Friday, July 8, 2011

Comfort Zone

“…But you have kept the best until now!” John 2:10b

Being in a hospital is definitely not my comfort zone but I seem to find myself there quite often. A Muslim friend is afraid to have a breast lump examined or a biopsy done, another has very private procedures done, nose surgery performed, stitches removed, circumcision done on her baby son, in ER, or needing chemo treatments and longing to have a friend sit nearby. My friends are feeling vulnerable and scared. They want their hands held and to hear reassuring words.

It took me until I was 36 years old to get my driver’s license. I was afraid to drive. I have difficulty reading a map. It’s not my comfort zone to transport Muslim friends here or there. On occasion friends take me on rabbit trails to addresses they think they know but don’t. I get stressed trying to figure everything out.

I like a clean house. Seeing cockroaches climbing walls freaks me out. My body doesn’t particularly take to lumpy springy couches or hard floors to sit on. Other homes are like spotlessly clean show homes with ornate furniture, expensive handmade silk carpets and chandeliers – not my comfort zone, either. When the heat is set so high in an apartment in the winter I want to scream for someone to please open the windows. A Saudi couple’s apartment once was so unbearably hot in the winter months that I had to ask for prayer each time I went that I would endure it. Or perhaps the incense burning is billowing smoke and I feel overcome by the strong scent. I’m at the age where I don’t want to eat heavy greasy food or sweets dripping in honey.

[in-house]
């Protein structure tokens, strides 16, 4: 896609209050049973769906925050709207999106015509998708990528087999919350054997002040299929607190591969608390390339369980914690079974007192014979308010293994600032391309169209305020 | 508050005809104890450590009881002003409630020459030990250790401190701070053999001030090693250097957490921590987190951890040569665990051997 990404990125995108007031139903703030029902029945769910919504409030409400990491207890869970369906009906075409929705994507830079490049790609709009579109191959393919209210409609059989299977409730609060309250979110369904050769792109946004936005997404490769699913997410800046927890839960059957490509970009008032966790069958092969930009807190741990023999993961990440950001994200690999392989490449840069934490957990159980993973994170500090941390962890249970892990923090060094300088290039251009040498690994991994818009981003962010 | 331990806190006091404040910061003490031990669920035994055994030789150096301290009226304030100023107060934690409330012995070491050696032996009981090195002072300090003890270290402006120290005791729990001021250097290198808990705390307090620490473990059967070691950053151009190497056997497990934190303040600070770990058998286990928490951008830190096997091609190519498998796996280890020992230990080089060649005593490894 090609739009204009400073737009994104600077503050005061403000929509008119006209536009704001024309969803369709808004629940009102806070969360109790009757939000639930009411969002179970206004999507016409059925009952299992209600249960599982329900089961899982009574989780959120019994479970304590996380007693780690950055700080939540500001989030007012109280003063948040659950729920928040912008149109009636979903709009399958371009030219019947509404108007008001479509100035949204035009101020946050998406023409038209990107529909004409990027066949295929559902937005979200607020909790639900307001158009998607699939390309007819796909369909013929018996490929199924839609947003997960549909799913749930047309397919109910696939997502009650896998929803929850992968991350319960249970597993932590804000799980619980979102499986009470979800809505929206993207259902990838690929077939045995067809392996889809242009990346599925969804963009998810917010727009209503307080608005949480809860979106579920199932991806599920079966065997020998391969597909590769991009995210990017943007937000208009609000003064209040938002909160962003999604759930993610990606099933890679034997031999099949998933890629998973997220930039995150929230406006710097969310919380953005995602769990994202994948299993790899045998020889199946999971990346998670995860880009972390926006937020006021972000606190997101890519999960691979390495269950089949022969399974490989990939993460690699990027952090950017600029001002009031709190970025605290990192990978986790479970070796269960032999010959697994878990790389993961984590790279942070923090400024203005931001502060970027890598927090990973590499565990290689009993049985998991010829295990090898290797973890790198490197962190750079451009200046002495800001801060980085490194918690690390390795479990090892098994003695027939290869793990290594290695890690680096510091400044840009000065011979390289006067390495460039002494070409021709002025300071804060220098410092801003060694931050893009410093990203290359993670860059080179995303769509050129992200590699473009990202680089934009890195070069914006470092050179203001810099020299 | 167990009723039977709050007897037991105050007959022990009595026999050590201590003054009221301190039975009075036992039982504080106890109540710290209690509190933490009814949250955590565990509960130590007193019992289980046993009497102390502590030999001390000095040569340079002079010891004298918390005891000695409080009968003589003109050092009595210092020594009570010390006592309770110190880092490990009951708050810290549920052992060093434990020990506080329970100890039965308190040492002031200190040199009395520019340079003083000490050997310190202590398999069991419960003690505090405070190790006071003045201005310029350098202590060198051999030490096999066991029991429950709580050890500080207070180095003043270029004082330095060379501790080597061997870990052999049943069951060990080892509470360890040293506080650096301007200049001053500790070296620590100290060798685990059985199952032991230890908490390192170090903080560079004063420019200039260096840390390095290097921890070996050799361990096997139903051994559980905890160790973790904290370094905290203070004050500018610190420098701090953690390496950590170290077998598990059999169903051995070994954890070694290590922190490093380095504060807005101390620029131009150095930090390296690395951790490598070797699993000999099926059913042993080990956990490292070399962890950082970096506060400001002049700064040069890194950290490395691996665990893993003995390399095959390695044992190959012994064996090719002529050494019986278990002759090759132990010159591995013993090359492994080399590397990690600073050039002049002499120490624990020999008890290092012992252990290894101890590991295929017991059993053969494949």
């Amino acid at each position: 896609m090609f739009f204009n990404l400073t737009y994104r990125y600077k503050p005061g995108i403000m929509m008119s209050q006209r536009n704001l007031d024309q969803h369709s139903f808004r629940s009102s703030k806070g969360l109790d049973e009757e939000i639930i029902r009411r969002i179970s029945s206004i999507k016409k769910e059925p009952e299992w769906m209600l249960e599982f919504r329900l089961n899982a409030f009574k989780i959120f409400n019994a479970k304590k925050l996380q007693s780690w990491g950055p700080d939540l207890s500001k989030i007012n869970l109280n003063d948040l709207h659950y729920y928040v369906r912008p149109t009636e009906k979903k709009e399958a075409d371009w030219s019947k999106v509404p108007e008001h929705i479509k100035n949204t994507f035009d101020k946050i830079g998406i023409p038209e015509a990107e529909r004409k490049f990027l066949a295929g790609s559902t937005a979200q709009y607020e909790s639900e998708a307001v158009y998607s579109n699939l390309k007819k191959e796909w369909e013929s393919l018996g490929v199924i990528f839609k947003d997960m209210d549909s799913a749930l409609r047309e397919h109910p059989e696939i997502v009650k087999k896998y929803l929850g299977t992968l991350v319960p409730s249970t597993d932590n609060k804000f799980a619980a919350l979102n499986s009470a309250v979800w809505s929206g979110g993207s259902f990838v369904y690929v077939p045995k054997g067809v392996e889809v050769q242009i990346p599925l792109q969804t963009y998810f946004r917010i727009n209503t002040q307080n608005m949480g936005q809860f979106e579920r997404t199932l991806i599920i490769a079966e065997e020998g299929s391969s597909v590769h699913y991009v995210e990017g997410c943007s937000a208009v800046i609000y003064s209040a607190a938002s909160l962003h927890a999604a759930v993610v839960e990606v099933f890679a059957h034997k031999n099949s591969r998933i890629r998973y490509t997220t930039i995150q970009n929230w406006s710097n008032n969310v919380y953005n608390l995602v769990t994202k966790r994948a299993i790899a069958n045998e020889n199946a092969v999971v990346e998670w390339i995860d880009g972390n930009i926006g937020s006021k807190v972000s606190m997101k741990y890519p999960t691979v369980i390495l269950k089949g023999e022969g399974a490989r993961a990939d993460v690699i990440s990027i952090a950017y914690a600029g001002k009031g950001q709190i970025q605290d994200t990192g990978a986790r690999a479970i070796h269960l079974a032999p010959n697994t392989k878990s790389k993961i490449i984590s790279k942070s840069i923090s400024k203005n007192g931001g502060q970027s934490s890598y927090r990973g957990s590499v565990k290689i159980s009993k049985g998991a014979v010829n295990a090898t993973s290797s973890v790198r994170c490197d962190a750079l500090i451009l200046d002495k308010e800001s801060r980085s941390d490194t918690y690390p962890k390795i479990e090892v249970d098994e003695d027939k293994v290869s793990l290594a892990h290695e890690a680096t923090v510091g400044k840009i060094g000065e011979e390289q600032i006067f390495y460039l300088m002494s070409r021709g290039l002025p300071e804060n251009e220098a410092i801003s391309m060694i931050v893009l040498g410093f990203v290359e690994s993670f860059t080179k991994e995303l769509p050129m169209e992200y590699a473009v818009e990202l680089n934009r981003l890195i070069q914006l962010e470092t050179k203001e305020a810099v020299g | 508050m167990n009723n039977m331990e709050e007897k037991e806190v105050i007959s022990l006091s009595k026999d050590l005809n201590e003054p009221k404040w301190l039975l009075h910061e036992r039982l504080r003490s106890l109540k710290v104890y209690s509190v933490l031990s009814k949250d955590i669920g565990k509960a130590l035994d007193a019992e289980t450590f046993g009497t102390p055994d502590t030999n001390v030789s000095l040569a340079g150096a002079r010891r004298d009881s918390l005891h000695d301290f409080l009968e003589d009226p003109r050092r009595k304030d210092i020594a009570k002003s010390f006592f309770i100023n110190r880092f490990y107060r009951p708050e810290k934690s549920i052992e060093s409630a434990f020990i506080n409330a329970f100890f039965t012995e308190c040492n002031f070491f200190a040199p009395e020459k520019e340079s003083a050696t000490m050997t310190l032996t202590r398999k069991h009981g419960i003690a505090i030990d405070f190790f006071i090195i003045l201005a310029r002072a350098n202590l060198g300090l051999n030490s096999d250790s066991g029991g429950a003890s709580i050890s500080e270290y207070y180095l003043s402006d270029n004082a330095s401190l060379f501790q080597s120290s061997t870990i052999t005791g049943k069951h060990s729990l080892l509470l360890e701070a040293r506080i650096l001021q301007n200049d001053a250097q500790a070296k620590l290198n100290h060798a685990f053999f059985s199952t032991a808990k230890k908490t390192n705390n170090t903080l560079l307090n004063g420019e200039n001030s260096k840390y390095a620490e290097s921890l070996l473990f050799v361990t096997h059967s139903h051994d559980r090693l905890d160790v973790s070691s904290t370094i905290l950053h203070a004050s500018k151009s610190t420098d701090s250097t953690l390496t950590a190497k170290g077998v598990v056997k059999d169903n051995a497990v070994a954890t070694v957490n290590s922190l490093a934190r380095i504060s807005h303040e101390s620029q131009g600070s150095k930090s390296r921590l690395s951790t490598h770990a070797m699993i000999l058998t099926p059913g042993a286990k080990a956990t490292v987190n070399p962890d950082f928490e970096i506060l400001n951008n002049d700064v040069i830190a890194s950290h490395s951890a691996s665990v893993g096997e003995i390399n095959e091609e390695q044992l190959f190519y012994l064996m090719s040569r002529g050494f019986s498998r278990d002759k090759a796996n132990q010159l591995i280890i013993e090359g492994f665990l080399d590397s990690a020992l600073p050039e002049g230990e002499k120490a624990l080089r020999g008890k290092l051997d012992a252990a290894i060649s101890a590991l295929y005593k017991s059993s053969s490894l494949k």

Attending some of my friends parties can make me feel uncomfortable. I can’t always wholeheartedly enter into their dancing for hours or find their discussions of jewelry and fashions interesting after the first few minutes. The novelty has worn off. When they start talking about their movies I get that lost feeling. Sometimes I’m the only foreigner among them. The same goes for gathering together at grieving times at the death of a loved one. Grieving is expressed differently in my culture and faith. I’m not always in my comfort zone.

When I hear about their experiences in and firm beliefs about certain folk Islamic practices or visits to shrines I’m out of my comfort zone. I can’t understand their devotion to prescribed memorized prayers and fasting. I’m unable to comprehend their fear of Allah, hell, and judgments. Spiritual darkness is not my comfort zone. I prefer to be in the heavenly realms worshipping and singing with my Christian brothers and sisters. And to be in the thick of a spiritual battle is definitely not my comfort zone!

It seems half my time is spent in zones not suitable for my comfort. But it’s in these zones that wonderful opportunities arise to share about Jesus. It’s behind the Christian comfort zone that I get to see "water turned into wine". That’s really where I want to be.

Dear heavenly Father, I just want to be wherever You want to go. I know I’ll be in for a surprise.